The Liberator, a 3D printed gun.

Connecticut has joined seven other states and the District of Columbia in filing a federal lawsuit against the Trump administration and an Austin, Texas-based company that allows individuals to download instructions for 3-D printed guns from its website.

The lawsuit, filed Monday in the U.S. District Court for the Western District of Washington in Seattle, names the U.S. Department of State and the company, Defense Distributed, as defendants. It challenges a settlement that the federal government under President Donald Trump recently entered with the company, allowing Defense Distributed to publish the blueprints.

There was a five-year court battle against the company, starting under the Obama administration. At that time, the administration argued that the company’s provision of online manuals violated firearm export laws. The federal government put in place an injunction on downloading the material, which the court upheld.

But a press release from Connecticut Attorney General George Jepsen’s office Monday hinted at a new direction.

“Mere weeks after moving to dismiss, the federal government abruptly and without legal justification changed course and offered to settle the case by agreeing to give Defense Distributed what it wanted,” the statement read.

The lawsuit states the downloadable guns, available in the form of computer-aided design files for the automated production of firearms using a 3-D printer, will be available on the internet beginning Wednesday.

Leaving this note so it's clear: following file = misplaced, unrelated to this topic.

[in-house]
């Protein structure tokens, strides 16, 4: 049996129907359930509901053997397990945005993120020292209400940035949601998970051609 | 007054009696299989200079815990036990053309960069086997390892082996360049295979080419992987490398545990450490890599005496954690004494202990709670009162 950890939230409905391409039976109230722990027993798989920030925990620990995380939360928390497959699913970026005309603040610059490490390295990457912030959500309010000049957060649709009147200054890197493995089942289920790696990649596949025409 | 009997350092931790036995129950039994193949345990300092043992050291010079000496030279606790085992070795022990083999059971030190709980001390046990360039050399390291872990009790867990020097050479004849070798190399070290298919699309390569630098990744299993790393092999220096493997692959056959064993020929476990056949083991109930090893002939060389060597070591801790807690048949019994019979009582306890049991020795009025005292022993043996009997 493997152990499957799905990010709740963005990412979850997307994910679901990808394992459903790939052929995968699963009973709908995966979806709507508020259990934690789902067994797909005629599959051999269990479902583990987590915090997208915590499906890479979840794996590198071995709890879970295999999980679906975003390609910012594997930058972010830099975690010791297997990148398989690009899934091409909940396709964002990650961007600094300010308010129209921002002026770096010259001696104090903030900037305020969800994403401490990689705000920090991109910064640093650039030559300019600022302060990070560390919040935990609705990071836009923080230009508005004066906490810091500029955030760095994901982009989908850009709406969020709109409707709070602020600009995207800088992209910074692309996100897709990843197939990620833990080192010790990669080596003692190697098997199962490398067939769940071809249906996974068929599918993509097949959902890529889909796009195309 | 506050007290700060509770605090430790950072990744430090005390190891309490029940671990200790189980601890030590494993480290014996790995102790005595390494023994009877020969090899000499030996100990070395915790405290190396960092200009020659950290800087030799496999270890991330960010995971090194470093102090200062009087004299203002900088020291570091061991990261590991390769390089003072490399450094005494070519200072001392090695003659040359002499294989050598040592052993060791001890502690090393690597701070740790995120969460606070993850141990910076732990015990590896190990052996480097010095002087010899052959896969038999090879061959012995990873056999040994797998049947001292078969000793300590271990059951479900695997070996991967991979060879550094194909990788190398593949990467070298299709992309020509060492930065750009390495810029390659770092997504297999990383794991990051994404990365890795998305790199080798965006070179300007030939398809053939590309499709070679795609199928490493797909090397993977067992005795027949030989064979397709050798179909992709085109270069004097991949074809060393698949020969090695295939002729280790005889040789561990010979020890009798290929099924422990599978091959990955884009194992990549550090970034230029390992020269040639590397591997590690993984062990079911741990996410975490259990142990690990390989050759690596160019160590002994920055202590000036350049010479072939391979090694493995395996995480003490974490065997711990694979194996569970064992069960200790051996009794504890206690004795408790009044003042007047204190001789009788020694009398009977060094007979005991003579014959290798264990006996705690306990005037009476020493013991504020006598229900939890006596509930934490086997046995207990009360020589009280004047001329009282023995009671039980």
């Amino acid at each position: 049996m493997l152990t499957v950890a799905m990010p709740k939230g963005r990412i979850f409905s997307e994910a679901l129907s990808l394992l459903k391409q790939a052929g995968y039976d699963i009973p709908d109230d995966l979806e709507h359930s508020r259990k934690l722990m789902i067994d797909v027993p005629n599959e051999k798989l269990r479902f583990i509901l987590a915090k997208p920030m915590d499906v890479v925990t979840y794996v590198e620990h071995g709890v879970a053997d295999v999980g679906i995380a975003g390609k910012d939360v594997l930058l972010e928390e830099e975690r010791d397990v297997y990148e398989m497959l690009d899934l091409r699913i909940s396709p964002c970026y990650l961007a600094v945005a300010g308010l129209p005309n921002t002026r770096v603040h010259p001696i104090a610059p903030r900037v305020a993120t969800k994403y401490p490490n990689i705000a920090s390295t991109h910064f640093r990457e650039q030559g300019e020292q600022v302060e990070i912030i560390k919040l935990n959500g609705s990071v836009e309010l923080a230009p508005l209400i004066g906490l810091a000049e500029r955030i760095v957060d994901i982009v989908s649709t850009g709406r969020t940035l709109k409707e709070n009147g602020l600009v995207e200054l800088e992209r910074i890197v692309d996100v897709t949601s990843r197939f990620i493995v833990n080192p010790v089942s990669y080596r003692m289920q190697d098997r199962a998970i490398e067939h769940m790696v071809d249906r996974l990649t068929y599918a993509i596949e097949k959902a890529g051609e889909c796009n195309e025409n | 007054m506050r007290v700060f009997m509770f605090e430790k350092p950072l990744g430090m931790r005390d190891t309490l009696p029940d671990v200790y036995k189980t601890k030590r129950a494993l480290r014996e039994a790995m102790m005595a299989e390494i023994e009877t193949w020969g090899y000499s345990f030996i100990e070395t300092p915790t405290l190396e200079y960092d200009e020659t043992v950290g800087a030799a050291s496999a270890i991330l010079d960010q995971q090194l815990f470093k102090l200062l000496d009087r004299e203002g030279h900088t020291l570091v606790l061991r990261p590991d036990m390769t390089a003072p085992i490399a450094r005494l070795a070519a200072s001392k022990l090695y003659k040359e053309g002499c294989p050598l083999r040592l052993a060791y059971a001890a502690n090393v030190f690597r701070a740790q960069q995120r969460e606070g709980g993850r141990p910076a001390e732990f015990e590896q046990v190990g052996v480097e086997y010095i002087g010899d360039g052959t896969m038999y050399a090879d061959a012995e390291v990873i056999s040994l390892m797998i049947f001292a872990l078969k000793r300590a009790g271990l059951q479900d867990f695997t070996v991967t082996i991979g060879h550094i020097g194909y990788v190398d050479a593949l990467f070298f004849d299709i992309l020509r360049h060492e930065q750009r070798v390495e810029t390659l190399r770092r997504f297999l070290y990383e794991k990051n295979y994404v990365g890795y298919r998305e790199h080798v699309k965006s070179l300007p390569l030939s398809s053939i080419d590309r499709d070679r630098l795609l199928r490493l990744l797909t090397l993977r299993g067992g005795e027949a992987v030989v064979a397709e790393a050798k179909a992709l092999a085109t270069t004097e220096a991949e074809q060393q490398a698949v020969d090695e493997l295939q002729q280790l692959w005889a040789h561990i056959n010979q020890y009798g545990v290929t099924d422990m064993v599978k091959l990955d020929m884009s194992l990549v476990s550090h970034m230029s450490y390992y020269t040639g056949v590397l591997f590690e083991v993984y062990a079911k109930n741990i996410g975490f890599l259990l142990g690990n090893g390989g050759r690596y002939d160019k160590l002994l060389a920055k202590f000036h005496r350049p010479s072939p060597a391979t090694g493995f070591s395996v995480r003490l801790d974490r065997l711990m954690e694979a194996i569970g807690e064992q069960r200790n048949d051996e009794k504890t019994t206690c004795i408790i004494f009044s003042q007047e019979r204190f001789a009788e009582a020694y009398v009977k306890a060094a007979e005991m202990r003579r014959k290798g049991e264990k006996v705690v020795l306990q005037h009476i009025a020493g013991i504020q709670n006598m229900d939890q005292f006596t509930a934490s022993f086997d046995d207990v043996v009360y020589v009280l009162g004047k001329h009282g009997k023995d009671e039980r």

“3-D printed guns are functional weapons that are often unrecognizable by standard metal detectors because they are made out of materials other than metal (such as plastic) and untraceable because they contain no serial numbers,” the lawsuit continues. “Anyone with access to the CAD files and a commercially available 3-D printer could readily manufacture, possess, or sell such a weapon.”

The lawsuit calls the weapons “a serious threat to national security and to public safety.”

Jepsen told the Connecticut Law Tribune on Tuesday that “if these 3-D guns are allowed to proliferate, it could have an impact on undercutting Connecticut gun safety laws and, more significantly, these 3-D guns are untraceable and essentially undetectable.”

He stressed the seriousness of making readily available to the public downloadable instructions for gun-making.

“You win the lawsuit and then hand victory over with a side settlement. It’s bizarre,” he said. “The side settlement allows the company to download the detailed plans and, once they are out there, you can’t get the pony back into the barn.”

Jepsen said the lawsuit seeks to have a judge “invalidate the side deal.”

“Time is very short here,” he said.

Cody Wilson, owner of Defense Distributed, and representatives of the U.S. Department of State, did not respond to a request for comment Tuesday.

Joining Connecticut as plaintiffs in the lawsuit are Washington, Maryland, New Jersey, New York, Oregon, Massachusetts, Pennsylvania and the District of Columbia.